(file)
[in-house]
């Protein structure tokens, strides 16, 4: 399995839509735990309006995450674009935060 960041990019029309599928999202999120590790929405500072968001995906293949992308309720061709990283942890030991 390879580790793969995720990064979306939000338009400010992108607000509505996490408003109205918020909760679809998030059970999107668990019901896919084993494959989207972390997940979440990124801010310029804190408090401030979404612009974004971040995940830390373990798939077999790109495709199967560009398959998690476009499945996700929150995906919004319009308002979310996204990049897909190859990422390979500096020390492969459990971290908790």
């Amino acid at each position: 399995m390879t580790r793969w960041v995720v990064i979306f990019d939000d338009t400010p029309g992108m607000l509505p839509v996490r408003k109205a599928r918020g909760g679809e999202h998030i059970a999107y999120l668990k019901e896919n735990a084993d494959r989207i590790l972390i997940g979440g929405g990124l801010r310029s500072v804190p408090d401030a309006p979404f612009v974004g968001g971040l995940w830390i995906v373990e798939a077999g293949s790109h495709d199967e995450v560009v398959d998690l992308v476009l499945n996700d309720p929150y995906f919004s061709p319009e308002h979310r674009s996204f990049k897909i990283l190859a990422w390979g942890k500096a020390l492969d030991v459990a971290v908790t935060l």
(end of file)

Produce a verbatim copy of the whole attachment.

[in-house]
């Protein structure tokens, strides 16, 4: 399995839509735990309006995450674009935060 960041990019029309599928999202999120590790929405500072968001995906293949992308309720061709990283942890030991 390879580790793969995720990064979306939000338009400010992108607000509505996490408003109205918020909760679809998030059970999107668990019901896919084993494959989207972390997940979440990124801010310029804190408090401030979404612009974004971040995940830390373990798939077999790109495709199967560009398959998690476009499945996700929150995906919004319009308002979310996204990049897909190859990422390979500096020390492969459990971290908790």
């Amino acid at each position: 399995m390879t580790r793969w960041v995720v990064i979306f990019d939000d338009t400010p029309g992108m607000l509505p839509v996490r408003k109205a599928r918020g909760g679809e999202h998030i059970a999107y999120l668990k019901e896919n735990a084993d494959r989207i590790l972390i997940g979440g929405g990124l801010r310029s500072v804190p408090d401030a309006p979404f612009v974004g968001g971040l995940w830390i995906v373990e798939a077999g293949s790109h495709d199967e995450v560009v398959d998690l992308v476009l499945n996700d309720p929150y995906f919004s061709p319009e308002h979310r674009s996204f990049k897909i990283l190859a990422w390979g942890k500096a020390l492969d030991v459990a971290v908790t935060l």